You are using an older browser version. Please use a supported version for the best MSN experience.

2008 Saturn Aura Hybrid REVIEW logo 4/5/2017

Con: Electric motor provides negligible fuel economy benefits, mediocre acceleration, some ergonomic gaffes and subpar cabin materials, no rear center armrest, lifeless steering, high emissions rating for a hybrid.


The Aura Green Line features a small electric motor that starts the 2.4-liter four-cylinder gasoline engine and adds small amounts of power under high load conditions. The gasoline engine produces 164 hp by itself, and a net 169 hp when aided by the electric motor. Unlike other hybrid setups, the Green Line offers full electric propulsion only up to about 3 mph -- the Altima and Camry hybrids can get up to almost 30 mph. Subsequently, city gas mileage is unimpressive. Revised fuel economy ratings for 2008 stand at 24 mpg city and 32 mpg highway. By comparison, the four-cylinder Aura XE returns 22 city and 30 highway, while the Camry Hybrid gets 33 city and 34 highway.

Besides fuel economy, another environmental concern is air-pollution emissions. The Aura Green Line is considered a Low Emissions Vehicle, four steps below its competitors, which score the Advanced Technology Partial Zero Emissions Vehicle rating.

Interior: Even by the generous standards of the midsize sedan class, the Aura treats rear passengers to a lavish amount of space. It's similarly roomy up front, although it's hard to get in and out of the cabin gracefully in spite of the wide door openings. The shape of the dash and B-pillar obstructs ingress, and it's a little difficult to wriggle behind the steering wheel, particularly if you're taller or large-framed. Rear-seat passengers must also do without a center armrest.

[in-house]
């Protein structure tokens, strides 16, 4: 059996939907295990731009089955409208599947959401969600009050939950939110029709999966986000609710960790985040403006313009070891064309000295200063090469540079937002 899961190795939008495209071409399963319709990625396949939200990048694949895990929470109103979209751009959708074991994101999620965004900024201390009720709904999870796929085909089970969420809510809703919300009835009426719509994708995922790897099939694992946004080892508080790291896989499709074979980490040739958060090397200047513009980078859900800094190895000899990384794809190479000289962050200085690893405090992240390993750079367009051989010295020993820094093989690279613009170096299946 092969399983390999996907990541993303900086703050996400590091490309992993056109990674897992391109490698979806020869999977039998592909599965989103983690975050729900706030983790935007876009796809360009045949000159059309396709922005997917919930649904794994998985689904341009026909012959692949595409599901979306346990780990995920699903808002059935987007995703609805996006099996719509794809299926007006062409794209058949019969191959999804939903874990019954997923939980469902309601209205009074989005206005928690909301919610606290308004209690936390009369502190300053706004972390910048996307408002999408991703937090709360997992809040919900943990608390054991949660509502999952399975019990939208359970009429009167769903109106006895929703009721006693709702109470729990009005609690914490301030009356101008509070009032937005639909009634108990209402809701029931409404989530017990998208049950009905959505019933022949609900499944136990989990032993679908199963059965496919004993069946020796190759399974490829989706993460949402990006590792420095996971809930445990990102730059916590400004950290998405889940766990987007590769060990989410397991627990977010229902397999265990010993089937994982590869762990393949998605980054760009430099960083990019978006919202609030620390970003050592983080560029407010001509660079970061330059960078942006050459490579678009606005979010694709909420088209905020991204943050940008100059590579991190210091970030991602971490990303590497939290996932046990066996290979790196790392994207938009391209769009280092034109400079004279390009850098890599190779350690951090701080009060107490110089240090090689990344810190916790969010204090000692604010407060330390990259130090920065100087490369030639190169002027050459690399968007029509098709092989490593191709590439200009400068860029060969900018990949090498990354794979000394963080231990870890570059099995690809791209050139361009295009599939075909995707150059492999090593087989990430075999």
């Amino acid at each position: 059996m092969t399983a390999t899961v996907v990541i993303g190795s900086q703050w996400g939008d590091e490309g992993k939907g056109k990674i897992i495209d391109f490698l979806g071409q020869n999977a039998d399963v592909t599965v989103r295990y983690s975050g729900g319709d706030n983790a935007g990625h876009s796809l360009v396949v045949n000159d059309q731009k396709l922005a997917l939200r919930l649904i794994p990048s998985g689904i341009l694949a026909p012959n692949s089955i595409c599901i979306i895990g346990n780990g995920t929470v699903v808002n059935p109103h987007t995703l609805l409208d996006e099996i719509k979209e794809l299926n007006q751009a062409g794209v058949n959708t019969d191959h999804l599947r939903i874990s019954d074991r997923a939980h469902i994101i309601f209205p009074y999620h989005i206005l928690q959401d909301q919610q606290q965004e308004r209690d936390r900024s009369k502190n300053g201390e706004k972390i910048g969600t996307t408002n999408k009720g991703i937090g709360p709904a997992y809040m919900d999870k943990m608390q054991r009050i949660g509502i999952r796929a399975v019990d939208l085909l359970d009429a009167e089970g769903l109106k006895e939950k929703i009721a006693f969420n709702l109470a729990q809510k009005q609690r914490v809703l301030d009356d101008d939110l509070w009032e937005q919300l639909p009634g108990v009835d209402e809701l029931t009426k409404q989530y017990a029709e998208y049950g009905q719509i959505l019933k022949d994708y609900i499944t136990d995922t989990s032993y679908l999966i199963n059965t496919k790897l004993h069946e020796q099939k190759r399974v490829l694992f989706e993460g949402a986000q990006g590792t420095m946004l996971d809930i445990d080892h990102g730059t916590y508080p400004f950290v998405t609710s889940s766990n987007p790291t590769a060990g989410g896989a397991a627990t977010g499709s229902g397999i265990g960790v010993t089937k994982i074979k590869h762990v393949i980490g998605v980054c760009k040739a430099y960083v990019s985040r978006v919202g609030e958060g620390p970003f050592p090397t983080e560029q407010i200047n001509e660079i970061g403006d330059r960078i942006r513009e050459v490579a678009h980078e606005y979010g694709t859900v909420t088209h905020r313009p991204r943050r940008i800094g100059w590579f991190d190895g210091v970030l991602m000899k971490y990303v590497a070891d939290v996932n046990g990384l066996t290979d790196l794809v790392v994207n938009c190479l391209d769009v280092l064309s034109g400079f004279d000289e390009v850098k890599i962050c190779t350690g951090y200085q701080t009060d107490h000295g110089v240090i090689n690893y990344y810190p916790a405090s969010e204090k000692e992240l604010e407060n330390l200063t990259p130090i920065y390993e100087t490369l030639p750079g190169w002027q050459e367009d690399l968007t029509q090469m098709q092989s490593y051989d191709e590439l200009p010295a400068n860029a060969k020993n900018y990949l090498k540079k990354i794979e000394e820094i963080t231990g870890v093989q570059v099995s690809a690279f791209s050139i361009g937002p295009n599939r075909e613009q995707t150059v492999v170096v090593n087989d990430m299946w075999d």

The overall design is attractive, though, and a pleasing mix of metallic accents and available simulated wood gives the cabin an upscale ambience, while acoustic glass for the windshield and front windows contributes to the serenity. Unlike the regular Aura, however, there is no available leather upholstery to dress up the cabin, and we feel that there's too much rough plastic, fake stitching and rubbery vinyl trim for a car in this price range. Trunk capacity measures 13.1 cubic feet, which is a few cubes larger than the Altima and Camry.

Body: The 2008 Saturn Aura Green Line hybrid is a midsize family sedan available in only one trim level. Standard equipment includes 16-inch wheels, automatic climate control, cloth upholstery, full power accessories, a trip computer and a CD stereo with satellite radio and an auxiliary audio jack. The Preferred Package adds an eight-way power driver seat, steering-wheel audio controls and heated mirrors. A sunroof is a stand-alone option.

Safety: Standard safety features for the 2008 Saturn Aura Green Line include antilock disc brakes, stability control, traction control and the OnStar emergency communications system. Front-seat side airbags and full-length side curtain airbags are also included. In frontal- and side-impact crash tests conducted by the National Highway Traffic Safety Administration, the Aura earned a perfect five stars across the board.

Pro: Attractive design inside and out, low price, roomy seating for all.

Driving: The 2008 Saturn Aura Green Line doesn't offer the regular Aura's level of European-quality handling, due to its smaller tires and uncommunicative electric-assist power steering. The Aura Green Line also trails its fellow hybrid midsize sedans in terms of acceleration, braking and general driving involvement. Although most hybrid drivers aren't expecting zesty acceleration, the Green Line's 0-60-mph time of 11 seconds is 2.5 ticks slower than the Camry Hybrid and even a bit pokier than the Prius. On the upside, the Green Line provides the same quiet cabin and comfortable ride of its regular Aura siblings -- in fact, its smaller wheels translate into an even cushier ride.